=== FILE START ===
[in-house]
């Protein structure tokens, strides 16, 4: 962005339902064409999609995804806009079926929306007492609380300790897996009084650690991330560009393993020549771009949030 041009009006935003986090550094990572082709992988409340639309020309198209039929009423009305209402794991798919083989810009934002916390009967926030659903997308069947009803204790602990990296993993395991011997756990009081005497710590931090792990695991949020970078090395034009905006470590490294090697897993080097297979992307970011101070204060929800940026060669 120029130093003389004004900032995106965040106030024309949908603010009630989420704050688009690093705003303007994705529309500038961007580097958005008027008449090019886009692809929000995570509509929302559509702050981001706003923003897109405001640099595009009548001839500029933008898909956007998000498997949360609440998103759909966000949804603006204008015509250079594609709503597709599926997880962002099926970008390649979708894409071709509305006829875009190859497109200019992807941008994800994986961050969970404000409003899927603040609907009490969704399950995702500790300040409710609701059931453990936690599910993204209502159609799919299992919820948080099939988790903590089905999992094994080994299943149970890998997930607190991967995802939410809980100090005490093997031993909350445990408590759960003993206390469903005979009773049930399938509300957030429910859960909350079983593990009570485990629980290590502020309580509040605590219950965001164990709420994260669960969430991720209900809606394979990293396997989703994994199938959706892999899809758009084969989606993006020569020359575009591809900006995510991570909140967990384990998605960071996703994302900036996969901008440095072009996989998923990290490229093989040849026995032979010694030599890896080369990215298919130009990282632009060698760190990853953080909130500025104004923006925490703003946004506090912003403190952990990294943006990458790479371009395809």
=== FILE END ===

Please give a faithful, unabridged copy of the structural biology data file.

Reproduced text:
[in-house]
């Protein structure tokens, strides 16, 4: 962005339902064409999609995804806009079926929306007492609380300790897996009084650690991330560009393993020549771009949030 041009009006935003986090550094990572082709992988409340639309020309198209039929009423009305209402794991798919083989810009934002916390009967926030659903997308069947009803204790602990990296993993395991011997756990009081005497710590931090792990695991949020970078090395034009905006470590490294090697897993080097297979992307970011101070204060929800940026060669 120029130093003389004004900032995106965040106030024309949908603010009630989420704050688009690093705003303007994705529309500038961007580097958005008027008449090019886009692809929000995570509509929302559509702050981001706003923003897109405001640099595009009548001839500029933008898909956007998000498997949360609440998103759909966000949804603006204008015509250079594609709503597709599926997880962002099926970008390649979708894409071709509305006829875009190859497109200019992807941008994800994986961050969970404000409003899927603040609907009490969704399950995702500790300040409710609701059931453990936690599910993204209502159609799919299992919820948080099939988790903590089905999992094994080994299943149970890998997930607190991967995802939410809980100090005490093997031993909350445990408590759960003993206390469903005979009773049930399938509300957030429910859960909350079983593990009570485990629980290590502020309580509040605590219950965001164990709420994260669960969430991720209900809606394979990293396997989703994994199938959706892999899809758009084969989606993006020569020359575009591809900006995510991570909140967990384990998605960071996703994302900036996969901008440095072009996989998923990290490229093989040849026995032979010694030599890896080369990215298919130009990282632009060698760190990853953080909130500025104004923006925490703003946004506090912003403190952990990294943006990458790479371009395809």